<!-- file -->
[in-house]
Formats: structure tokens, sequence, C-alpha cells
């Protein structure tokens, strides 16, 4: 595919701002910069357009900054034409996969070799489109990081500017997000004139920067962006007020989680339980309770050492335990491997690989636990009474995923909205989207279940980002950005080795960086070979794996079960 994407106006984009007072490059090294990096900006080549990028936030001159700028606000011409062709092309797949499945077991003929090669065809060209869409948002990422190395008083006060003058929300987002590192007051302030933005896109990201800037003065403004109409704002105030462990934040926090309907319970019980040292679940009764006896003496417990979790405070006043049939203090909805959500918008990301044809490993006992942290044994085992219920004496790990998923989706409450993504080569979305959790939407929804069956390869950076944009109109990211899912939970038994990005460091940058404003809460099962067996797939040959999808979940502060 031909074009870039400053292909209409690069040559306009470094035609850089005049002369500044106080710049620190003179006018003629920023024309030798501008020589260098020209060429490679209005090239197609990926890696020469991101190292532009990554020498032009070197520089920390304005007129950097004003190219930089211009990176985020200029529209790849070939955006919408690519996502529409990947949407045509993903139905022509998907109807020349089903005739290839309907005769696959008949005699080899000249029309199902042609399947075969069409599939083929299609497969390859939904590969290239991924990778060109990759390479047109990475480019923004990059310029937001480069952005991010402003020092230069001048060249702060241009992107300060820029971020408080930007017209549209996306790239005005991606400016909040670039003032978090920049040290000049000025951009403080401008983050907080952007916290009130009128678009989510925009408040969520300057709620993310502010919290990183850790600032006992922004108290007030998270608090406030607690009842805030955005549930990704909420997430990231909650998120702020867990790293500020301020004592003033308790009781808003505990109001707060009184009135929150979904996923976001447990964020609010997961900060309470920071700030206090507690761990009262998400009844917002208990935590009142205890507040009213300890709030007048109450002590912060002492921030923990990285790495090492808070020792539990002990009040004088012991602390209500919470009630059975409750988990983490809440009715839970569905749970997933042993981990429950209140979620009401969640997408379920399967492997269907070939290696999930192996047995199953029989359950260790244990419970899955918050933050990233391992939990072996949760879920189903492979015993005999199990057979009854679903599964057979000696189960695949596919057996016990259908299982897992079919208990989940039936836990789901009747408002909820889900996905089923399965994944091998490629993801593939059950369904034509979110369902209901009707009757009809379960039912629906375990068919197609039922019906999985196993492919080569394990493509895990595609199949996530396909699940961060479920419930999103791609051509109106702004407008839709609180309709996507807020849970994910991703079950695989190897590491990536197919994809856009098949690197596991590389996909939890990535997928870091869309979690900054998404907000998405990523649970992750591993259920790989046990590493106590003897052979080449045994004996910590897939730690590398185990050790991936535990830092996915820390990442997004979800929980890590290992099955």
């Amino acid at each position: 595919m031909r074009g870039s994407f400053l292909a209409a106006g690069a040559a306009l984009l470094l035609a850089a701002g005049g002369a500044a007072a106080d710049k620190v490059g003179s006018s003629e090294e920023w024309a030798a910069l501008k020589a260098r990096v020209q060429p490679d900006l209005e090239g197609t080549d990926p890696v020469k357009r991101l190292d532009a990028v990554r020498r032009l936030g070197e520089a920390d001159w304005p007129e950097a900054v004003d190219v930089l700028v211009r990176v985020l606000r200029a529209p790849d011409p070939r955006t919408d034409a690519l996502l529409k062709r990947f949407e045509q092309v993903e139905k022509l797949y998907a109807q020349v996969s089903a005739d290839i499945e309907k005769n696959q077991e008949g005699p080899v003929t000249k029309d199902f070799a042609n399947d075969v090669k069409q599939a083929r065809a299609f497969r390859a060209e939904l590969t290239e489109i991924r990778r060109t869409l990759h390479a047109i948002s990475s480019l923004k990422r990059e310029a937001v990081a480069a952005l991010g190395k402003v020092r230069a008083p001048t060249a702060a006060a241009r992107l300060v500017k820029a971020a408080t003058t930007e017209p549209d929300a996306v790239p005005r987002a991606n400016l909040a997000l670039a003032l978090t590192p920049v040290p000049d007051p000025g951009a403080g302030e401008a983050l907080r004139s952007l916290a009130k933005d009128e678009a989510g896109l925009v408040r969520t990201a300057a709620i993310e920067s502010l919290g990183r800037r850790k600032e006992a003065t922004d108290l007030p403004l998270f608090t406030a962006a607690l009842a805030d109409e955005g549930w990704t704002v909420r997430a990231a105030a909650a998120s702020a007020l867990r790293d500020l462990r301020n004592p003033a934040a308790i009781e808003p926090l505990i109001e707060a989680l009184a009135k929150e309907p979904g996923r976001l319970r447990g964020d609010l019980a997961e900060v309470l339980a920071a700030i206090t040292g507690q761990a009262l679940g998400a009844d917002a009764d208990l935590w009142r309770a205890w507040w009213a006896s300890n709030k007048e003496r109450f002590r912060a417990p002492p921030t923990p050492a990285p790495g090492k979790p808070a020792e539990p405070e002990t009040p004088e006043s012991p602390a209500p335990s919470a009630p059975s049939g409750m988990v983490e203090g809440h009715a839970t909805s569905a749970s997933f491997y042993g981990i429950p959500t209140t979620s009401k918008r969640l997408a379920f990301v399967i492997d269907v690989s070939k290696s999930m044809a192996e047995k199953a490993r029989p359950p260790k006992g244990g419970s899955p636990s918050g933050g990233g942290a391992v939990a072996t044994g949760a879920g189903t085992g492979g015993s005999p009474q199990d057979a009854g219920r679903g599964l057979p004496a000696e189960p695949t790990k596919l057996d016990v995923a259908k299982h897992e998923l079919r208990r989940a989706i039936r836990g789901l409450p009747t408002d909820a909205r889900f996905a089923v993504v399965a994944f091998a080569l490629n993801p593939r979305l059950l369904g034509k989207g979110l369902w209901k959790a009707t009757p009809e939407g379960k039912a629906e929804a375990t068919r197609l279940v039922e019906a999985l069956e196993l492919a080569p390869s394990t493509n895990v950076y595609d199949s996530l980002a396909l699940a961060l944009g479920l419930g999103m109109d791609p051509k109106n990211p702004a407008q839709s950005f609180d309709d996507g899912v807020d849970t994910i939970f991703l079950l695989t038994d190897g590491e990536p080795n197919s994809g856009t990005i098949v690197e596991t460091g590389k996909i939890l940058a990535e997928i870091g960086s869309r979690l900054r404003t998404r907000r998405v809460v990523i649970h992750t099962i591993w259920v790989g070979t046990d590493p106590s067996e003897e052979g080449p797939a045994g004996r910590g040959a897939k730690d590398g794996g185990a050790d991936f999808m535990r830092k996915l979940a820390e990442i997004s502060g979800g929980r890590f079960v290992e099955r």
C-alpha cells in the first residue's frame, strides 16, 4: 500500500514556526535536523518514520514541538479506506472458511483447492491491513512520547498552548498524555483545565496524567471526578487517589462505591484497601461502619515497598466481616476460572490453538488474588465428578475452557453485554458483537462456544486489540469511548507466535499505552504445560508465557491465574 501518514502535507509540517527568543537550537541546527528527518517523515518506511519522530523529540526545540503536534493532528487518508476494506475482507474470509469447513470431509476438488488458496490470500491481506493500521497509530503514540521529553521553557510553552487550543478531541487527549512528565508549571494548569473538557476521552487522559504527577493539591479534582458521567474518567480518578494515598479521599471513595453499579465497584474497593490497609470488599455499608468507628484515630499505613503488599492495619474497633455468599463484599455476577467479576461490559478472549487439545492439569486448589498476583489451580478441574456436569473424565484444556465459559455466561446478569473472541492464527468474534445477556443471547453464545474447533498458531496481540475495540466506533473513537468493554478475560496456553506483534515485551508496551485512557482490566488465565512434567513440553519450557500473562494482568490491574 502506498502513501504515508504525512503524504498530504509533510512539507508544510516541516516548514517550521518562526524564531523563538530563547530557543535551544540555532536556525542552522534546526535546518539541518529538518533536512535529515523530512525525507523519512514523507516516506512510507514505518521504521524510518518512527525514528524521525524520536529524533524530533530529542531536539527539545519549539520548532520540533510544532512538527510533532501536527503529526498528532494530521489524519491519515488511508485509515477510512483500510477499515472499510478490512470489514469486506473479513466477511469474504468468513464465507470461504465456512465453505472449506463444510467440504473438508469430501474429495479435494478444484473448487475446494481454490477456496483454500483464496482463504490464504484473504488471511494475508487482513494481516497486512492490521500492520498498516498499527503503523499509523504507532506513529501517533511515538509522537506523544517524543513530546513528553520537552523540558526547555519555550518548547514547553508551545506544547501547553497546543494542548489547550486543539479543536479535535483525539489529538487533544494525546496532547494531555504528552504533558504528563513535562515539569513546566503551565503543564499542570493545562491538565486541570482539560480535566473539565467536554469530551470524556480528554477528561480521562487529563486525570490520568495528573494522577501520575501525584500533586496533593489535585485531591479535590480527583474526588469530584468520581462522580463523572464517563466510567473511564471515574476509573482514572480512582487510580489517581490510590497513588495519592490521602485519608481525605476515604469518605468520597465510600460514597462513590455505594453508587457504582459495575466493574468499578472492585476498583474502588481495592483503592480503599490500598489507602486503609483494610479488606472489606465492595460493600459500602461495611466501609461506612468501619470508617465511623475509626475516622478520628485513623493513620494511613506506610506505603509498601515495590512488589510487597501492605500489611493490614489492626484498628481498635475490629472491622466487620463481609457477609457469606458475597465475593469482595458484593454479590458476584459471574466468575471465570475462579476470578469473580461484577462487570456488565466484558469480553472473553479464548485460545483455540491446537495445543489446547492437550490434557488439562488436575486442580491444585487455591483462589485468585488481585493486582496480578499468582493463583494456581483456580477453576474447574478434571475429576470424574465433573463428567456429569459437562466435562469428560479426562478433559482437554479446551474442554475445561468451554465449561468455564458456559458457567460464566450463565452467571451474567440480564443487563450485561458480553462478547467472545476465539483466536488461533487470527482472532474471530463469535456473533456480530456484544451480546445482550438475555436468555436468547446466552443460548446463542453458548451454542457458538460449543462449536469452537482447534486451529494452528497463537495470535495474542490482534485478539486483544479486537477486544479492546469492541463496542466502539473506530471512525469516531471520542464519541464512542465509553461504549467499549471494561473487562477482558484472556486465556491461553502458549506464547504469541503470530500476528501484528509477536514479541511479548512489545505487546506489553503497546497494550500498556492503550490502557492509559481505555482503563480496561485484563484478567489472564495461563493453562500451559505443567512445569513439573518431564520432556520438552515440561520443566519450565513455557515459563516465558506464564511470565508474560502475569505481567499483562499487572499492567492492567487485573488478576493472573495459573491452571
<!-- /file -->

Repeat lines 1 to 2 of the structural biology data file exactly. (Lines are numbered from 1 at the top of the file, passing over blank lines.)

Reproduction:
[in-house]
Formats: structure tokens, sequence, C-alpha cells